pounds. -- of unite. Does he agree it is time for union boss of pay
restraint? They always listen to the trade unions, but they will
never listen to the taxpayers alliance. They don't want to hear
about excessive pay in the public sector, local Government or in the
trade unions. This is another question the Prime Minister won't
want to answer. Can he get a grip of his back benches following last
night's debacle in this chamber relating to business in this house
on 17th October. Doesn't he understand the perception in the
real world is some MPs would like to talk about their own pensions
instead of discussing a 22 year olds in justice and the deaths of
96 men, women and children? We are going to protect the time but that
absolutely vital debate. On the issue of NP's pensions, we have to
show restraint at a time when the rest of the public sector is being
asked to show restraint. Because of what happened last night there will
have to be a debate but it won't eat into the time of the important
debate he mentioned, I know many members care deeply about. Can he
tell the House what action he is taking to reintroduce rigour into
our education system and end the ridiculous situation under the last
Government when 22% of students study proper, academic studies?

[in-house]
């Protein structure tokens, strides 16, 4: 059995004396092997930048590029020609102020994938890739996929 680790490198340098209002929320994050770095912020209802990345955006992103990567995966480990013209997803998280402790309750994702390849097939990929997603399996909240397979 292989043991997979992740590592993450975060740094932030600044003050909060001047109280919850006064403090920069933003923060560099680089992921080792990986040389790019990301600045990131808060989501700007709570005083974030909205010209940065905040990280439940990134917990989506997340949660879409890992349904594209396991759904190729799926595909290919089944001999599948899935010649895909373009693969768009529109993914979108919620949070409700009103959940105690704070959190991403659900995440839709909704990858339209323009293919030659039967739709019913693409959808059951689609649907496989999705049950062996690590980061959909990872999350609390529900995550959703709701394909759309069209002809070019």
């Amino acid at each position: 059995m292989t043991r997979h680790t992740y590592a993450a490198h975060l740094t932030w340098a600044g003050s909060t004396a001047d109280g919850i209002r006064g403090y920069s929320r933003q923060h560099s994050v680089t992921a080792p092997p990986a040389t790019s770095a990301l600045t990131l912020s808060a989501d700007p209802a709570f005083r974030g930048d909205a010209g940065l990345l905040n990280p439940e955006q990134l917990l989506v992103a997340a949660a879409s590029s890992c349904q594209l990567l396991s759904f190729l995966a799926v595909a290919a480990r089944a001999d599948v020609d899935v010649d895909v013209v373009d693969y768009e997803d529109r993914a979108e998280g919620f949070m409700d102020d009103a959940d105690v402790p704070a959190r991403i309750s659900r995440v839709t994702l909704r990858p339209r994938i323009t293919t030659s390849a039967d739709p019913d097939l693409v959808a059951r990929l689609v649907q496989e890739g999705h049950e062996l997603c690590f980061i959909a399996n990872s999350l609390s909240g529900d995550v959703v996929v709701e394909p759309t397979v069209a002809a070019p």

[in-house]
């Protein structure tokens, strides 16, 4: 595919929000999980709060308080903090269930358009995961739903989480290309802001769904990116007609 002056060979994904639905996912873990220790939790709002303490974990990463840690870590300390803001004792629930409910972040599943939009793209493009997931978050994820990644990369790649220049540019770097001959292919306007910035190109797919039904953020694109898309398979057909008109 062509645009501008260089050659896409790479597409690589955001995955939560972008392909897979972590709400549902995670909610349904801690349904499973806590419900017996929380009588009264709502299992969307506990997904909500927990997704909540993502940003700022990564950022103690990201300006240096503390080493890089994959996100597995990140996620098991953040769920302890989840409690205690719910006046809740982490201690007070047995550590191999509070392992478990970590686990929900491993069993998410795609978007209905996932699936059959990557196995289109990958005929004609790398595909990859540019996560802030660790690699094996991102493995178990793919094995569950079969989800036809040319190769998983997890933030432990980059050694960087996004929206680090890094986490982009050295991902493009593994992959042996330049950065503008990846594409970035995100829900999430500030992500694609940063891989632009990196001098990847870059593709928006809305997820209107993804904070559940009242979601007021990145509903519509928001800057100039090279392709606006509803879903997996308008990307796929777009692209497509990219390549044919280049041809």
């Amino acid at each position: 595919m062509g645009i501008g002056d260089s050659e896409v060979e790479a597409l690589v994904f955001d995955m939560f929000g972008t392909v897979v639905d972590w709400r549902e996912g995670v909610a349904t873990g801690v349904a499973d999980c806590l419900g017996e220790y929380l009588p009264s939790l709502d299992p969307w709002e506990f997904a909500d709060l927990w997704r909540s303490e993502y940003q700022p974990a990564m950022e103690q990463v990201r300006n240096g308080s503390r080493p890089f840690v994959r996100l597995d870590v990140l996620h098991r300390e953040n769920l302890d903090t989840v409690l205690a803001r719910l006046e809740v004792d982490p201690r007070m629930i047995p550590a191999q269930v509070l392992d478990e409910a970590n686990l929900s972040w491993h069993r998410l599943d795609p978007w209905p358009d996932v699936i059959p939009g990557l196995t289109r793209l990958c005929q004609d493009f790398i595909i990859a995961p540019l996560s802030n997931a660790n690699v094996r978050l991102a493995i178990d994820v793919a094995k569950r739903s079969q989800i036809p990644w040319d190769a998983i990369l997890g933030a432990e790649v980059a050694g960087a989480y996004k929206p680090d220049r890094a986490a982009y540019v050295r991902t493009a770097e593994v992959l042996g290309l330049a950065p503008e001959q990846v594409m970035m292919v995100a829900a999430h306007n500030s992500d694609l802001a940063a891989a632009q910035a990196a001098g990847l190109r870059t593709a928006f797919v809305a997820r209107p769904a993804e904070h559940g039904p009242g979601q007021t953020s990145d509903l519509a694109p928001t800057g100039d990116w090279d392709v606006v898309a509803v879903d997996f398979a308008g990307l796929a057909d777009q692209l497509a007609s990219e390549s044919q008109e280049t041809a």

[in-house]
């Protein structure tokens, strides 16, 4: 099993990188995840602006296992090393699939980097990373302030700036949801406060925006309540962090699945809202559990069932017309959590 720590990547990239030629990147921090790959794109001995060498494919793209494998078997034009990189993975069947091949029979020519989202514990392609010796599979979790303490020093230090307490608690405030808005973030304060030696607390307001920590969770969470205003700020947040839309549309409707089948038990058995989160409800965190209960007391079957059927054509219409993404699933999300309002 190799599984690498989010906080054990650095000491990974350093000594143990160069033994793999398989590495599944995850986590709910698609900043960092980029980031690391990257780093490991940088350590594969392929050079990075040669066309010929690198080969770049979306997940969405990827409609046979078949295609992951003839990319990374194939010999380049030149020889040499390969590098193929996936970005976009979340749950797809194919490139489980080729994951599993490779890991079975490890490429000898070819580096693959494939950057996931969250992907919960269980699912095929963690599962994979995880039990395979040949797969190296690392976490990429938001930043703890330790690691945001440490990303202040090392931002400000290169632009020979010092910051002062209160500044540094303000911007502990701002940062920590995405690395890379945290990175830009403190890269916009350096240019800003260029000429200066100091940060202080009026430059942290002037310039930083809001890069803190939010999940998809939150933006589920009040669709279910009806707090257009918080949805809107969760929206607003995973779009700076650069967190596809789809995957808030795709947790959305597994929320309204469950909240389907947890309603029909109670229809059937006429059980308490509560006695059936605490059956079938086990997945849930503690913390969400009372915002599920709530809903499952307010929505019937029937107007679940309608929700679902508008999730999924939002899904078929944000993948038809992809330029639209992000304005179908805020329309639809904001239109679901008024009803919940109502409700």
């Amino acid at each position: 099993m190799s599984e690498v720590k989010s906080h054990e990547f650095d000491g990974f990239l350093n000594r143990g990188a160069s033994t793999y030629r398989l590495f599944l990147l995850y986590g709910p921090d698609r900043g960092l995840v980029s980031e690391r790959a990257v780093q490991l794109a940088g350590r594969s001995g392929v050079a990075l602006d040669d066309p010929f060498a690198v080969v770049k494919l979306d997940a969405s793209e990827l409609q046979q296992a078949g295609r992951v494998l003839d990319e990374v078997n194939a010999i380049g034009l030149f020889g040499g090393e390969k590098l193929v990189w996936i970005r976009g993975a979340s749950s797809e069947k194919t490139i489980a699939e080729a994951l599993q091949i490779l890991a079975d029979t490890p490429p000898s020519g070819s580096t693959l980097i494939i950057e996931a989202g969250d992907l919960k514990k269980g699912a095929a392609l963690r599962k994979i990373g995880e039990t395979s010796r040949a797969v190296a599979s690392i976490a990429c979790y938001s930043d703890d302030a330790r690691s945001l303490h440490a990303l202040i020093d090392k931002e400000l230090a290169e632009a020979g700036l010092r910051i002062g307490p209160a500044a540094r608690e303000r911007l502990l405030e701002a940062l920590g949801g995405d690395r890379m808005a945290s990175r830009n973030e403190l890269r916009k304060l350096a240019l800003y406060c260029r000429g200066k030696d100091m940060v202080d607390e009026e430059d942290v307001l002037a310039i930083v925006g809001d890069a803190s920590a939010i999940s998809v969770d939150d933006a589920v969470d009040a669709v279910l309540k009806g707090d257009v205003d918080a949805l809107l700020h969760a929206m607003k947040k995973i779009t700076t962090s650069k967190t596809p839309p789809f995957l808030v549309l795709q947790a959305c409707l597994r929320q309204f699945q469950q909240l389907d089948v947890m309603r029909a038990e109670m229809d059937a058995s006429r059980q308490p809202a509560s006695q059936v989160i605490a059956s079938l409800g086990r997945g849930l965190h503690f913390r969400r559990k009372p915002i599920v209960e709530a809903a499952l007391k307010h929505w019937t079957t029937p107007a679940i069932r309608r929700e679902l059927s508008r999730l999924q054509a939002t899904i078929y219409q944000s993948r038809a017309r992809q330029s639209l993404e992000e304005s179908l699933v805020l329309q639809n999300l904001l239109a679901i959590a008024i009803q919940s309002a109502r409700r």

think the education secretary is doing a superb job in focusing
schools on results, including English and maths, making sure we
look at the English Baccalaureate which includes the core subject
that employers and businesses valued. And doing some
straightforward things like making sure punctuation and grammar count
when you do an exam. Considering the Prime Minister met
with a family yesterday, will he reflect on the Commons made on the
Taoiseach relating to that meeting and the outcomes and the agreements
made at the Weston Park talks in 2001, up by both governments there
should be an independent public inquiry? Of course I have reflected
incredibly carefully on what was said yesterday. I have reflected on
this whole issue for many months since becoming Prime Minister. I
believe the right thing for this family, for Northern Ireland, and
for everyone in the United Kingdom is not to have another costly and